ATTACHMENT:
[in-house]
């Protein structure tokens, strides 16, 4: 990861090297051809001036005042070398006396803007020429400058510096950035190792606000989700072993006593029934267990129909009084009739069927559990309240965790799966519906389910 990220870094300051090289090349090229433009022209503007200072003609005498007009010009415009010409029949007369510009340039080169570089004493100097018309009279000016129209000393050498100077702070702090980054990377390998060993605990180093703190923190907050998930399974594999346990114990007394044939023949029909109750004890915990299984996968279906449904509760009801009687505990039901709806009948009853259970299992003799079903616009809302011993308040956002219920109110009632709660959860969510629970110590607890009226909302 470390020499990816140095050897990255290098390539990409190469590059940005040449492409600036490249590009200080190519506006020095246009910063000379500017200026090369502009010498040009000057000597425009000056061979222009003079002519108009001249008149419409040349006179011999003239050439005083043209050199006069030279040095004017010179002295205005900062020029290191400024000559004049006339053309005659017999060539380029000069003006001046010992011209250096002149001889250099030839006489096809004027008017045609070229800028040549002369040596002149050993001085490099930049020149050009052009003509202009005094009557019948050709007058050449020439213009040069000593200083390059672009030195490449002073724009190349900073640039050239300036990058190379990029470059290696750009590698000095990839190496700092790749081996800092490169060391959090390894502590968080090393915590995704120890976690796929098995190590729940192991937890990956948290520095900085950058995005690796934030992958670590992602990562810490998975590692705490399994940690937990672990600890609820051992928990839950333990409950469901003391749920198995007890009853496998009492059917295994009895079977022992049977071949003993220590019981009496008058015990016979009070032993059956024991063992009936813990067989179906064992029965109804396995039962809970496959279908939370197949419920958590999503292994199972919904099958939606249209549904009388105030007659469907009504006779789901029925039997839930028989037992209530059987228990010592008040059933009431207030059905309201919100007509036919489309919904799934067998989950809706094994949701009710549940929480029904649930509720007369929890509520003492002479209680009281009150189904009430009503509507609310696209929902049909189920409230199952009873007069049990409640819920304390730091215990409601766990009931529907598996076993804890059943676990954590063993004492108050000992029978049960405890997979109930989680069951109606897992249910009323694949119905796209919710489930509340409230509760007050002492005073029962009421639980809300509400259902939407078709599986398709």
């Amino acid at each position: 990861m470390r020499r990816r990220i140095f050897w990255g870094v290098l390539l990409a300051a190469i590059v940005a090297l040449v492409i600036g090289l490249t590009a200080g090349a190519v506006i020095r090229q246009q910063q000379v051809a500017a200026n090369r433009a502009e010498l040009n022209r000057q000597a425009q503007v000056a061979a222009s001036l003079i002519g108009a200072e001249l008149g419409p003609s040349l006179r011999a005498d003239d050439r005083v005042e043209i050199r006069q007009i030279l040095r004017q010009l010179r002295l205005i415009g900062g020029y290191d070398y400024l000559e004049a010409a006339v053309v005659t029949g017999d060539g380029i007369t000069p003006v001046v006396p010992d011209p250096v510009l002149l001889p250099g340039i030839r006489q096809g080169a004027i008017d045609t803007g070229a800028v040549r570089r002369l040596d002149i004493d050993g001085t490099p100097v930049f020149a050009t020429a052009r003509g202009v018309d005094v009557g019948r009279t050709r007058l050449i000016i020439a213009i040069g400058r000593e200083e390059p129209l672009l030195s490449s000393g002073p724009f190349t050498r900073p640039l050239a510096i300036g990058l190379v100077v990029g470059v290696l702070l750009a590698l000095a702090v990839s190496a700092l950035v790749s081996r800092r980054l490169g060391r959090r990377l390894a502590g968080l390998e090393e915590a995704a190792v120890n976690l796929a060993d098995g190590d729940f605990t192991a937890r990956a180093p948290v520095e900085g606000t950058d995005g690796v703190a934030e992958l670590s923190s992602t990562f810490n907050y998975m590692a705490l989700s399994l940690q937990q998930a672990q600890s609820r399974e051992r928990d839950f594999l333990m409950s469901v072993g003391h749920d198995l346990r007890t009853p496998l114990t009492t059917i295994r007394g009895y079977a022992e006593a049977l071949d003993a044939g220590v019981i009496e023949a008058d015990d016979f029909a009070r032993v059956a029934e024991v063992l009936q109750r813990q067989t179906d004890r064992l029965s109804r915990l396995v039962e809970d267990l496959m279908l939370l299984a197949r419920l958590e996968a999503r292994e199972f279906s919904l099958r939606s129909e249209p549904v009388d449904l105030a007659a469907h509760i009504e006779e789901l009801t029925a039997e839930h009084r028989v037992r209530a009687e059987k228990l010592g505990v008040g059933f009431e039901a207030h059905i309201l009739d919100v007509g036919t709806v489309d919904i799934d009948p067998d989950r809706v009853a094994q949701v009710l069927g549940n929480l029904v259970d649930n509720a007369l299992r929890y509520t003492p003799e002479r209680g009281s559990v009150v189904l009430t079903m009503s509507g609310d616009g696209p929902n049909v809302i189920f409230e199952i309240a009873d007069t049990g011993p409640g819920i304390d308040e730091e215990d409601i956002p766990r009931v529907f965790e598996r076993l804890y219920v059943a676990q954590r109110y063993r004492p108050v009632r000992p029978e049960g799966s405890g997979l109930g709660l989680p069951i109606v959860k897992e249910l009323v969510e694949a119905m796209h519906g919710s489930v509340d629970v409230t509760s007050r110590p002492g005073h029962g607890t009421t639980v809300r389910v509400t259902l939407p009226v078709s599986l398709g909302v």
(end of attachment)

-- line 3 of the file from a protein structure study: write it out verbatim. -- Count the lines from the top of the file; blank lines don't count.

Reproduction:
């Amino acid at each position: 990861m470390r020499r990816r990220i140095f050897w990255g870094v290098l390539l990409a300051a190469i590059v940005a090297l040449v492409i600036g090289l490249t590009a200080g090349a190519v506006i020095r090229q246009q910063q000379v051809a500017a200026n090369r433009a502009e010498l040009n022209r000057q000597a425009q503007v000056a061979a222009s001036l003079i002519g108009a200072e001249l008149g419409p003609s040349l006179r011999a005498d003239d050439r005083v005042e043209i050199r006069q007009i030279l040095r004017q010009l010179r002295l205005i415009g900062g020029y290191d070398y400024l000559e004049a010409a006339v053309v005659t029949g017999d060539g380029i007369t000069p003006v001046v006396p010992d011209p250096v510009l002149l001889p250099g340039i030839r006489q096809g080169a004027i008017d045609t803007g070229a800028v040549r570089r002369l040596d002149i004493d050993g001085t490099p100097v930049f020149a050009t020429a052009r003509g202009v018309d005094v009557g019948r009279t050709r007058l050449i000016i020439a213009i040069g400058r000593e200083e390059p129209l672009l030195s490449s000393g002073p724009f190349t050498r900073p640039l050239a510096i300036g990058l190379v100077v990029g470059v290696l702070l750009a590698l000095a702090v990839s190496a700092l950035v790749s081996r800092r980054l490169g060391r959090r990377l390894a502590g968080l390998e090393e915590a995704a190792v120890n976690l796929a060993d098995g190590d729940f605990t192991a937890r990956a180093p948290v520095e900085g606000t950058d995005g690796v703190a934030e992958l670590s923190s992602t990562f810490n907050y998975m590692a705490l989700s399994l940690q937990q998930a672990q600890s609820r399974e051992r928990d839950f594999l333990m409950s469901v072993g003391h749920d198995l346990r007890t009853p496998l114990t009492t059917i295994r007394g009895y079977a022992e006593a049977l071949d003993a044939g220590v019981i009496e023949a008058d015990d016979f029909a009070r032993v059956a029934e024991v063992l009936q109750r813990q067989t179906d004890r064992l029965s109804r915990l396995v039962e809970d267990l496959m279908l939370l299984a197949r419920l958590e996968a999503r292994e199972f279906s919904l099958r939606s129909e249209p549904v009388d449904l105030a007659a469907h509760i009504e006779e789901l009801t029925a039997e839930h009084r028989v037992r209530a009687e059987k228990l010592g505990v008040g059933f009431e039901a207030h059905i309201l009739d919100v007509g036919t709806v489309d919904i799934d009948p067998d989950r809706v009853a094994q949701v009710l069927g549940n929480l029904v259970d649930n509720a007369l299992r929890y509520t003492p003799e002479r209680g009281s559990v009150v189904l009430t079903m009503s509507g609310d616009g696209p929902n049909v809302i189920f409230e199952i309240a009873d007069t049990g011993p409640g819920i304390d308040e730091e215990d409601i956002p766990r009931v529907f965790e598996r076993l804890y219920v059943a676990q954590r109110y063993r004492p108050v009632r000992p029978e049960g799966s405890g997979l109930g709660l989680p069951i109606v959860k897992e249910l009323v969510e694949a119905m796209h519906g919710s489930v509340d629970v409230t509760s007050r110590p002492g005073h029962g607890t009421t639980v809300r389910v509400t259902l939407p009226v078709s599986l398709g909302v």